- Getting around
- There are now many car rental offices in Port Douglas. If you want to be truly mobile consider renting your own car when in the town. The public transportation in Port Douglas is the bus service. There are actually two bus lines ferrying passengers across town. It is cheaper to buy a round trip ticket. Don’t forget that the tickets to the two bus lines are interchangeable. You have to make the return trip on the same bus. Buses often travel from 7 in the morning until about midnight. The frequency of the bus range from two to four times every hour. Don’t be surprised if the bus is late since everything moves on island time.
The town centre is quite small. You can easily make your way to the different shops and establishments on foot. In fact it might be faster than waiting in line for the bus.
- Beyond Port Douglas
- Port Douglas is on the northern edge of Queensland. The closest city or town would be Cairns, which is around 70 kilometres south. Cairns is also the closest airport to Port Douglas.
Most tourists come to Port Douglas to visit the Great Barrier Reef, one of the most fascinating and beautiful places on earth. There are many tour companies that offer cruises and sailing trips to the outer reef. It takes about an hour or two to reach the Great Barrier Reef. Some jet boats can make the trip in half the time. Scuba enthusiasts can spend a few days out on the reef living aboard boats.
Port Douglas is also the jump off point for those heading into Daintree National Park and Cape Tribulation. The park is one of the oldest rainforests on the planet and is particularly note-worthy because of the abundant biodiversity that makes the forest its home. Past the national park, there are two small towns further up north, named Mossman and Daintree. Travellers prefer to base themselves in Port Douglas because there are better facilities on offer.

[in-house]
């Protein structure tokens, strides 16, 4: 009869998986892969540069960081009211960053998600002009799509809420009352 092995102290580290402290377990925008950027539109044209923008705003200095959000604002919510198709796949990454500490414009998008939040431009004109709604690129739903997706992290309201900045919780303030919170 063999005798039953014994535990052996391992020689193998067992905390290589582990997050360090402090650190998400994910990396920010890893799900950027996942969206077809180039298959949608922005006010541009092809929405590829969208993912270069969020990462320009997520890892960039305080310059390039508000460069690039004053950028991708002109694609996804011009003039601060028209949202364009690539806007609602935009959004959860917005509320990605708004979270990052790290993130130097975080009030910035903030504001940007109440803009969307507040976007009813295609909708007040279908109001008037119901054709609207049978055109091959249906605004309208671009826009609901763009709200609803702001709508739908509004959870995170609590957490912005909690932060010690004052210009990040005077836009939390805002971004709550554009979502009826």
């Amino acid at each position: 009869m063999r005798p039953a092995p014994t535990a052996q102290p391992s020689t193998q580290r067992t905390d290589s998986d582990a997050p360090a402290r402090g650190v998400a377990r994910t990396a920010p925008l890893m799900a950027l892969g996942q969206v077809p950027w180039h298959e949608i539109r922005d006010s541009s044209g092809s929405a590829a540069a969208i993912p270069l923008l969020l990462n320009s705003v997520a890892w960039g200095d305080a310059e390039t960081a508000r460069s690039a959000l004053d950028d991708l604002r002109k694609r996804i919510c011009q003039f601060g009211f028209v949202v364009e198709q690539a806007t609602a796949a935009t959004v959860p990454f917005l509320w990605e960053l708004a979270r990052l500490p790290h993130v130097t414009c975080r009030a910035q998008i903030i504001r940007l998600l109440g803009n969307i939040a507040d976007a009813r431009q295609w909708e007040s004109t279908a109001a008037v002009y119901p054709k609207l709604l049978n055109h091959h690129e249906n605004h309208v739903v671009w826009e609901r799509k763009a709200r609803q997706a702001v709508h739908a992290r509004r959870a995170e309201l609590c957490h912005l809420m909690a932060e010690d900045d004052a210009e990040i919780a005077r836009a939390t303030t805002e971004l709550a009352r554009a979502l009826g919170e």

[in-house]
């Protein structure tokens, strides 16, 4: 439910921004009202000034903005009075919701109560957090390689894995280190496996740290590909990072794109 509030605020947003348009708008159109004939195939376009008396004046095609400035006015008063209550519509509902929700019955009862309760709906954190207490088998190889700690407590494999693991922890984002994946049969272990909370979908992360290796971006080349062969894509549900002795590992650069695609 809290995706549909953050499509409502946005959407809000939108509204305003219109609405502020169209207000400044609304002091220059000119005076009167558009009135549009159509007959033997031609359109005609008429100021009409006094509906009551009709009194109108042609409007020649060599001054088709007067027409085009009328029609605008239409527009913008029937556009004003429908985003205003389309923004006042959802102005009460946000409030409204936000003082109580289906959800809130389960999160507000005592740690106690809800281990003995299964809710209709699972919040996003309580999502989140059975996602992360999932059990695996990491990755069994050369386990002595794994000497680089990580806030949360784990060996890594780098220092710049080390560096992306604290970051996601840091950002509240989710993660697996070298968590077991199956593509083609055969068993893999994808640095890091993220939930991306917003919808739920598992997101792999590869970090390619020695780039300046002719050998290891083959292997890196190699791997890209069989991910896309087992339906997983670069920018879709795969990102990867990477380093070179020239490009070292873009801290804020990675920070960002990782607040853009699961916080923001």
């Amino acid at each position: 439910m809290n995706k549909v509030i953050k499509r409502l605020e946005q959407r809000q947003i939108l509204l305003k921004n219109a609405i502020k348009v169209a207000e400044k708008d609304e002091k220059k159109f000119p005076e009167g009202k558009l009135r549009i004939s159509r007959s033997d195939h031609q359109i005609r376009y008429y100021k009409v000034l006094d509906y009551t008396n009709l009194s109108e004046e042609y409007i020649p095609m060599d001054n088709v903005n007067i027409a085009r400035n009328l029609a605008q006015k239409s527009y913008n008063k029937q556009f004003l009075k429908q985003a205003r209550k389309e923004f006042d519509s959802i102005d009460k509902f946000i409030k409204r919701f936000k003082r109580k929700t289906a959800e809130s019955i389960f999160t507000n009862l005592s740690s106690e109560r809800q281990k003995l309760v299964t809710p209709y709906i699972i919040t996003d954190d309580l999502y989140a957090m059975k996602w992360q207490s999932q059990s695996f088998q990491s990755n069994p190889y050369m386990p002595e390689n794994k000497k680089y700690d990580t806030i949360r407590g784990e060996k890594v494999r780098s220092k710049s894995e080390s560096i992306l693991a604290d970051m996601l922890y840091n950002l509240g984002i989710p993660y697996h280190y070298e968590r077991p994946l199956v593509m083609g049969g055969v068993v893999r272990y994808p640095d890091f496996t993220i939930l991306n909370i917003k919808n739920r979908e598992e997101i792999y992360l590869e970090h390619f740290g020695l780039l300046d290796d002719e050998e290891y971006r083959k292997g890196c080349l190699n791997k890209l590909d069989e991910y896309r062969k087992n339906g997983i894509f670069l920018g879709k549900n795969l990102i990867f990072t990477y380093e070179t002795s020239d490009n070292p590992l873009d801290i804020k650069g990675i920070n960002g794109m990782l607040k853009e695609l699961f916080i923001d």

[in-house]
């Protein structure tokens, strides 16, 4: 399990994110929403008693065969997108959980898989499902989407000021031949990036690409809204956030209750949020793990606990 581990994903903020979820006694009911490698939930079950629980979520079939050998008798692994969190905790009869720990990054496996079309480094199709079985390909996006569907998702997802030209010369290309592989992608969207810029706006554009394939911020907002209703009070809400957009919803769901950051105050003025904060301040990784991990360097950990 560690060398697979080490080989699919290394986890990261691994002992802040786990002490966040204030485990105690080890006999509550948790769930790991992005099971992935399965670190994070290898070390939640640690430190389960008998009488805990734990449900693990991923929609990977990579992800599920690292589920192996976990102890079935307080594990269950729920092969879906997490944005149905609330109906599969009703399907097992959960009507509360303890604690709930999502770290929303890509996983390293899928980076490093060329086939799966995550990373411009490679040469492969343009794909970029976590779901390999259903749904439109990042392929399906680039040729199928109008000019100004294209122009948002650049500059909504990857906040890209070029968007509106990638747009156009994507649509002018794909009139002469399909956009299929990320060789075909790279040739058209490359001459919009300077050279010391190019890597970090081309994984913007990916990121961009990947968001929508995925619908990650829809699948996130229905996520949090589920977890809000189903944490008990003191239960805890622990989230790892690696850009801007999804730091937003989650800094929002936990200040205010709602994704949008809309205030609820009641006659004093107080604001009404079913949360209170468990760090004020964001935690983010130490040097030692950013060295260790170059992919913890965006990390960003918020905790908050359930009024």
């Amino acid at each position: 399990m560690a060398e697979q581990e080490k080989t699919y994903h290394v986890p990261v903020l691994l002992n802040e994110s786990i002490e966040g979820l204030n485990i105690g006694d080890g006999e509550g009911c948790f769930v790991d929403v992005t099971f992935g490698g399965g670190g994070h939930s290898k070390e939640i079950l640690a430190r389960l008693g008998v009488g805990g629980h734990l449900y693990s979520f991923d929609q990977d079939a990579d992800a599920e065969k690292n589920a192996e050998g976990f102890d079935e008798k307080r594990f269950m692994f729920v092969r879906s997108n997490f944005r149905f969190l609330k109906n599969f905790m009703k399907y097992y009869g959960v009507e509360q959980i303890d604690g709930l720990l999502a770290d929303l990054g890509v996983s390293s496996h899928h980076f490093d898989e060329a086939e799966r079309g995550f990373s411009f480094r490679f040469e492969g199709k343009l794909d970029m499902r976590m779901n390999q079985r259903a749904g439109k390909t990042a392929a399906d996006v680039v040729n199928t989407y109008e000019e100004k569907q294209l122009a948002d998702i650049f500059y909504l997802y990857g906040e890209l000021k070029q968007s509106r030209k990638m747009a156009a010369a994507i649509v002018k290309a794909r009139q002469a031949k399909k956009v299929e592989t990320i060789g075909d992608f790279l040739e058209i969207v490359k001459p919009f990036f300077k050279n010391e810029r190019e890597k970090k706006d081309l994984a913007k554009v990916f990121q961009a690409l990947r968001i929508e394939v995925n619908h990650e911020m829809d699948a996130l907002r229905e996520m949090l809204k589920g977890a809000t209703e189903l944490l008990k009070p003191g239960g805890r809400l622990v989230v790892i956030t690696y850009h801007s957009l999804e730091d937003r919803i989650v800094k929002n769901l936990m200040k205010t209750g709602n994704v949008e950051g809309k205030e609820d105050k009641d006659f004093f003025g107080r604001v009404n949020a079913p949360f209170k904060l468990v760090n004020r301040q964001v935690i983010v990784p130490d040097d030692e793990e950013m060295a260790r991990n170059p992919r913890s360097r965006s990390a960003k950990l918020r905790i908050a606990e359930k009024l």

- Local activities
- Sail into the sunset for free
Each Wednesday, members of the Port Douglas Yacht Club offer sunset cruises on the member’s boats. All you need to do is head on over to the Yacht Club and sign up. You will get paired with a member who owns a boat and off you go chasing the sun as it sinks over the horizon.
Learn to Scuba Dive
Port Douglas is the gateway to the Great Barrier Reef, which is best explored via a Scuba tank. If you are already amazed by snorkelling, imagine how much more beautiful the reef would be 10-20 meters deeper. If you only have a day to spend a day in Port Douglas many dive companies offer an intro dive. However, if you are staying for a few days, you’ll have the time to get certified.
Shop at the Sunday Market
Every Sunday morning, locals put up a Sunday Market reminiscent of village life. This is the best place to buy fresh produce such as fruits and vegetable. Tourists can soak up the local culture, taste locally produced baked goods. The market also features art work made by artisans living in the area and live music from indie bands. It’s a festive atmosphere, one that should not be missed.